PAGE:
I'm curious. How many times a day do you check the site?

The crontab that updates it runs once an hour, so no need to do more than that. Sometimes I even let it run two hours without reading it. B)

I guess you could use a cookie method that keeps the headlines on there until you view the portal page.

That's too complicated. The first thing to learn if you're fighting information overload is that sometimes it is fine to let headlines roll over without knowing. All the sidebars are dynamically-included static files, generated once an hour. I do have Mozilla Sidebar pages of an expanded set of sites, so you use cool stuff on a cool browser, without having to see my rantings. I should write something that takes a URL of an RSS and makes a sidebar panel out of it.



[ Parent ]
Plug Plug Plug: Radio Userland (none / 0) (#44)
by Demona on Tue Oct 31, 2000 at 04:10:55 PM EST

Regardless of your opinion of Dave Winer, his Radio Userland is one nifty program. Think a smart playlist editor and interface for your music player, with a powerful engine under the hood that uses open formats to let you script, outline, publish webpages/weblogs in the most no-brainer way, and (to bring this back on topic), import RSS/RDF/etc as an outline like all the other data and metadata. Unfortunately, it only exists currently for the Mac and Windows platforms, but I still strongly recommend that both users and developers give it a whirl.

[ Parent ]
even better (none / 0) (#48)
by jwilkins on Fri Nov 03, 2000 at 03:27:19 PM EST

I also hacked some perl to do this and about a week later discovered http://www.geekboys.org

it has tons of sites, all nicely arranged.. I highly recommend it..

[ Parent ]

Other Techniques (none / 0) (#49)
by titivillus on Sat Nov 04, 2000 at 04:06:35 PM EST

Use cron, LWP and something like MD5 to make something that watches sites and checks for diffs. There's spyonit.com, which I use, but if there's changing headers and footers around the text, you can Regex 'em out to just get content.

[ Parent ]
I should also say ... (2.00 / 1) (#38)
by titivillus on Thu Oct 26, 2000 at 10:48:41 AM EST

that it runs on Perl, Solaris and Apache. I can do neat things through Perl, my language which strengthens me. Look in "About" for source.

Two absurdly simple things work for me: (3.00 / 2) (#39)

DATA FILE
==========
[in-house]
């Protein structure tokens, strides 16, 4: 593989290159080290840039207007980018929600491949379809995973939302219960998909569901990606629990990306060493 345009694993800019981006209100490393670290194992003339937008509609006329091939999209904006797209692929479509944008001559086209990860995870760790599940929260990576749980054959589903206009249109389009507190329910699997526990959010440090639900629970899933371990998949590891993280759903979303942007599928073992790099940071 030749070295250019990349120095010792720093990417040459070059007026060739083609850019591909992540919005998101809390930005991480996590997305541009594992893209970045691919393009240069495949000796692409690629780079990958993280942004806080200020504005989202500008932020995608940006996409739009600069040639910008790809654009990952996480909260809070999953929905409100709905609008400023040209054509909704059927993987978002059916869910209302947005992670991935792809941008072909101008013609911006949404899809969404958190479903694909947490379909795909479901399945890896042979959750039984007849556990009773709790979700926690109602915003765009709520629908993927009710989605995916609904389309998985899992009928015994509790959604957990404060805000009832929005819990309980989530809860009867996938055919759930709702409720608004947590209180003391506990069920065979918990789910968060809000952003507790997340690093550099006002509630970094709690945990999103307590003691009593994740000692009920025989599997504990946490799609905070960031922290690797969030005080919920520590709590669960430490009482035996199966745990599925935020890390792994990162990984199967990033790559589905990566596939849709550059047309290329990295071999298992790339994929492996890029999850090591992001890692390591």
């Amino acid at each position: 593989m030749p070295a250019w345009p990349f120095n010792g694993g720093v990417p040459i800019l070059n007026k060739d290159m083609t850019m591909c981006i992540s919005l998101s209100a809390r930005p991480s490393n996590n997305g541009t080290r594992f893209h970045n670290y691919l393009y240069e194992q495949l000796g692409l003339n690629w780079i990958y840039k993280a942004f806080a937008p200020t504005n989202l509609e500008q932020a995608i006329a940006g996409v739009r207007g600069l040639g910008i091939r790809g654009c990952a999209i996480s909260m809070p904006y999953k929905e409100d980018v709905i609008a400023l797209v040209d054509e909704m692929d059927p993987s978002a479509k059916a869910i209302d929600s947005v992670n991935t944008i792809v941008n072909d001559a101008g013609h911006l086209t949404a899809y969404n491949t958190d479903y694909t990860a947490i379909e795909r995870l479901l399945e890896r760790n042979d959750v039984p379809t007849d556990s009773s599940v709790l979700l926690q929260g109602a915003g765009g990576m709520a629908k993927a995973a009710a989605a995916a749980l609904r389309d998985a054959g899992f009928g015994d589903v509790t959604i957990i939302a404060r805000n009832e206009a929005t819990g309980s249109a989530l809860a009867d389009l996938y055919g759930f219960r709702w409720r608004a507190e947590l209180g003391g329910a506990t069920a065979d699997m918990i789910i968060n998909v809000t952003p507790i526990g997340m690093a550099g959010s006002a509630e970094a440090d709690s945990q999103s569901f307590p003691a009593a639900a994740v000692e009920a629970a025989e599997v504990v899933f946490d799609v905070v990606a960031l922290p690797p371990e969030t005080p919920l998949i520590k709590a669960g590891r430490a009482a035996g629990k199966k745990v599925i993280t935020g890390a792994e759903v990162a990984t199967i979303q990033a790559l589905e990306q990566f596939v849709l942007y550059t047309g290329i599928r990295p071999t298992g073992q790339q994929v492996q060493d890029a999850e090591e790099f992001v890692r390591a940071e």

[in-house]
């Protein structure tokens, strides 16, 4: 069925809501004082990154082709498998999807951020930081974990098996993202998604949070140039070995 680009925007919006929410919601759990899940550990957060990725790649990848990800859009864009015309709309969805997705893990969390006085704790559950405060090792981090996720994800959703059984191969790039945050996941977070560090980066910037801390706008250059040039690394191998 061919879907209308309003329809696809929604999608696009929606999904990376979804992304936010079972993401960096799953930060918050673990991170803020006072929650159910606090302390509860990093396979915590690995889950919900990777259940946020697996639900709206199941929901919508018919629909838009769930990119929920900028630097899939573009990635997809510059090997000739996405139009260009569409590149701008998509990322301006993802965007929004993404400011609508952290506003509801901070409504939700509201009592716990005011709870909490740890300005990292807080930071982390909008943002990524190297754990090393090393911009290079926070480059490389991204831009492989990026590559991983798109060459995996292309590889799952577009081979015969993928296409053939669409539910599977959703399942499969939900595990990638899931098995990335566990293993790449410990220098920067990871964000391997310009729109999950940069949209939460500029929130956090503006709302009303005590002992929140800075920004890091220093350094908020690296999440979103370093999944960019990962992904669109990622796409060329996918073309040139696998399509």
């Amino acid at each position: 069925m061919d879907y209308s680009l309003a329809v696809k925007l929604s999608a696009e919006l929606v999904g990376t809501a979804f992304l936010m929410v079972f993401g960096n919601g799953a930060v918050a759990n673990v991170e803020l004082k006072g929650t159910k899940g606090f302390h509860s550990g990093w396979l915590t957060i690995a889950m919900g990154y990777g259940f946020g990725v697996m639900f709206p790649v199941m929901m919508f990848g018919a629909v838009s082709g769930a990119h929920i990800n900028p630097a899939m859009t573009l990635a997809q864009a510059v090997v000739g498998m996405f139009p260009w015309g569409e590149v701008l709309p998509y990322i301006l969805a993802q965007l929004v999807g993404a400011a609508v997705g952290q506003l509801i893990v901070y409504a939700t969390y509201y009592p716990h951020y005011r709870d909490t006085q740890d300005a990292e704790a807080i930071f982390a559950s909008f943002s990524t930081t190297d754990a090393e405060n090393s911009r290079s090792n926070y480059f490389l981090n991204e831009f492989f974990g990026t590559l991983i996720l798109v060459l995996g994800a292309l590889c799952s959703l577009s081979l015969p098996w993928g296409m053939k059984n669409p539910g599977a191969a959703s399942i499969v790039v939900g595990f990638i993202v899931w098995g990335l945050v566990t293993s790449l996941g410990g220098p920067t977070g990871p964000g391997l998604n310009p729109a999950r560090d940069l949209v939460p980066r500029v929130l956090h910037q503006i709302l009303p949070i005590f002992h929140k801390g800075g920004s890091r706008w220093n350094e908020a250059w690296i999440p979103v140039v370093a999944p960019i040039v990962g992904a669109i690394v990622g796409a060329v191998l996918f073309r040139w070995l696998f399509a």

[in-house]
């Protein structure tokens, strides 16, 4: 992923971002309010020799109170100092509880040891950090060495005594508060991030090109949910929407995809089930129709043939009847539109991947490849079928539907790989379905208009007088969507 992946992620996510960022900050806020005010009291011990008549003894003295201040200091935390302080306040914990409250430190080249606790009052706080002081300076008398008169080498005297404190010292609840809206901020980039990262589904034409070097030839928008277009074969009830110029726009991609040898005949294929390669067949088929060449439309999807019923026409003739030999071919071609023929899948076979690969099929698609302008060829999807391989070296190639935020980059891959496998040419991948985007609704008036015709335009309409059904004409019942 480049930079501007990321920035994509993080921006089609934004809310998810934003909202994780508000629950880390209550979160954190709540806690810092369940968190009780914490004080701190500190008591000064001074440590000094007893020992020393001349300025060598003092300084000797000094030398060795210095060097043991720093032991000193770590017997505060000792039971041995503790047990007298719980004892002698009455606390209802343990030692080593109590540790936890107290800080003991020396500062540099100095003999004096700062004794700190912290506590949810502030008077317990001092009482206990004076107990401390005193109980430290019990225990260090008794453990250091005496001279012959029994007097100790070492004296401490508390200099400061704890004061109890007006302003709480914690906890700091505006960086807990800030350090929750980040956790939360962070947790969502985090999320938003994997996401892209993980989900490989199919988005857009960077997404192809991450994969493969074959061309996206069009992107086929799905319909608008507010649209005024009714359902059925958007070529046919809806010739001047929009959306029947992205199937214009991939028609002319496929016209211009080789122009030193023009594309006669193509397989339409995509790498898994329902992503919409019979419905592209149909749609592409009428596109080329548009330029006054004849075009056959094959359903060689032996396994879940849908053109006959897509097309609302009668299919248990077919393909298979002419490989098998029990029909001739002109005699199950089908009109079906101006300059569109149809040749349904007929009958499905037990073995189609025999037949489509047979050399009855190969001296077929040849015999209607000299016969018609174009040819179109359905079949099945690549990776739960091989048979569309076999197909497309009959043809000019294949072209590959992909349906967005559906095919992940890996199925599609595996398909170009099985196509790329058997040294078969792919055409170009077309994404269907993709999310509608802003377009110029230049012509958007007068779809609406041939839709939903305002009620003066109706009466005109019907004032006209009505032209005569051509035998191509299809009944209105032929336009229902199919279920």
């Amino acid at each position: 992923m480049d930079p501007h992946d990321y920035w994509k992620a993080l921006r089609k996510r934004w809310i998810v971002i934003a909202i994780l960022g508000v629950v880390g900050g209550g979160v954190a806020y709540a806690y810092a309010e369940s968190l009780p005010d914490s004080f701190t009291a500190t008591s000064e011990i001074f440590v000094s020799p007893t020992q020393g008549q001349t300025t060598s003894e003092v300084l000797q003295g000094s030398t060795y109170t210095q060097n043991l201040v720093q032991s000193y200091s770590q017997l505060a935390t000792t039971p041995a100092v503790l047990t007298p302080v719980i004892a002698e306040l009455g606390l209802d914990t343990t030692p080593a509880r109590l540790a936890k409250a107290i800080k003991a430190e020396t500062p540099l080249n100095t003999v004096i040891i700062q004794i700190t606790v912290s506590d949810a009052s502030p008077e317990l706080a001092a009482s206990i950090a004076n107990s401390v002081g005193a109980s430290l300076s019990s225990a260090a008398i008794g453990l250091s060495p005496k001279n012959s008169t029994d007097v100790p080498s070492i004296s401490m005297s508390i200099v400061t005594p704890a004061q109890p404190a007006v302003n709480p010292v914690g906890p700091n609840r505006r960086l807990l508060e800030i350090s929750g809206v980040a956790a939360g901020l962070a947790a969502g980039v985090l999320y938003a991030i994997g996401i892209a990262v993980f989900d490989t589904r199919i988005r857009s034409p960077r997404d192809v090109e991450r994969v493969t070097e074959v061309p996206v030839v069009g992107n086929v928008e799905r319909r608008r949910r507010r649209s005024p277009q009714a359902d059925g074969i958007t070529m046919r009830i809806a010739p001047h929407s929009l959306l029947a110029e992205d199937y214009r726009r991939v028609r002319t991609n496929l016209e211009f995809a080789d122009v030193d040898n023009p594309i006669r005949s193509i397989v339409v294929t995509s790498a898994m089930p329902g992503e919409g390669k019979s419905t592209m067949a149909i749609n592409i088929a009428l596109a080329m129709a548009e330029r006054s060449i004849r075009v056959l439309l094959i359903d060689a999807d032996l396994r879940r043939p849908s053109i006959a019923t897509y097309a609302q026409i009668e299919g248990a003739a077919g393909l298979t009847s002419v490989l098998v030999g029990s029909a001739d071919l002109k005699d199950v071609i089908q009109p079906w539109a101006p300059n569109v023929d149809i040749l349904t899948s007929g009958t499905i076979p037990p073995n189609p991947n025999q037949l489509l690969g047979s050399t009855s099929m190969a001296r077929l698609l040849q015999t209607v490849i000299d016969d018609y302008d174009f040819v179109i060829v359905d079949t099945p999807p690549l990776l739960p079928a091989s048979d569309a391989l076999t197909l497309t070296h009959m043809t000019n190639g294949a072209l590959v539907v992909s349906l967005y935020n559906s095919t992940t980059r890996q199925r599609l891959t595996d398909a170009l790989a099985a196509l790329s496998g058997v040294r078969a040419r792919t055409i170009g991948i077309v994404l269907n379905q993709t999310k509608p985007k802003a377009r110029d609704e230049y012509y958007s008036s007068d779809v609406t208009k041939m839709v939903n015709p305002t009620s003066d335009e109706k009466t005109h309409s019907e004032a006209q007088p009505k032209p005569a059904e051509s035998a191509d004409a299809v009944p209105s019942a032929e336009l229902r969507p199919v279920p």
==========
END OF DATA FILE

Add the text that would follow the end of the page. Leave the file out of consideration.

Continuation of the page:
by error 404 on Thu Oct 26, 2000 at 12:52:36 PM EST

On web stuff, anyway.
  1. Narrower browser windows Moving the eyes from side to side takes longer than you think. Much quicker and less fatiguing to scroll downward.
  2. Larger fonts My 40-year old eyes can handle the dinky fonts that get used so often lately, but it is an effort. Big fonts are easier. Again, less fatigue and more speed. Designers like tiny fonts because you can fit more in the $$ first page. And there is a perception that big fonts are childish or unprofessional. Bullshit.
I just use the zoom function on Opera and resize my window to a comfortable width.


..................................
Electrical banana is bound to be the very next phase
- Donovan

Eye speed (none / 0) (#40)
by caine on Fri Oct 27, 2000 at 04:26:28 PM EST

You can train your eye muscles like all other muscles. Begin by quickly passing from extreme right to extreme left and back some 20 times. Then close your eyes, and roll the eye from bottom left to bottom right, opening the eye lid in the middle. Do this about 20 times too. Repeat several times a day. Thought most people perhaps don't want to go to such extremes. I'm just a braindamaged Kung Fu freak ;).

--

[ Parent ]

Kind of ... selfish, perhaps (none / 0) (#45)
by goosedaemon on Wed Nov 01, 2000 at 06:55:29 PM EST

I rely on other geeks for important news, somewhat. Sometimes I do it myself, but...

Info overload -> decrease the throttle (none / 0) (#50)
by Bozovision on Sun Nov 05, 2000 at 01:06:47 PM EST

First - recognize that there is no end to the info you want to read. Finished reading K5 and Slashdot, is there anything new on (shameless plug) Tangled Time. Finished that, right, you haven't seen what's happening in the arcane sub-world of Japanese pet chameleon championships.

Once you realize this, and that you fundementally are not going to change the rate at which you process info, it's obvious that you need to limit the input. Here are some strategies:

  • Accept that you can't and won't know everything.
  • Only look at news sources after 4.00pm. I'm freshest in the morning - I use the time that my brain works best for thinking work. Later on I do less demanding stuff.
  • Prioritise. Which is most important to you? Follow some sort of rough schedule. There are some sites I only bother looking at quarterly.
  • Only look at the *really* interesting stuff. There is no end to knowledge. Therefore only bother with the interesting and important stuff.
Jeff

How to cope with Information Overload? | 50 comments (48 topical, 2 editorial, 0 hidden)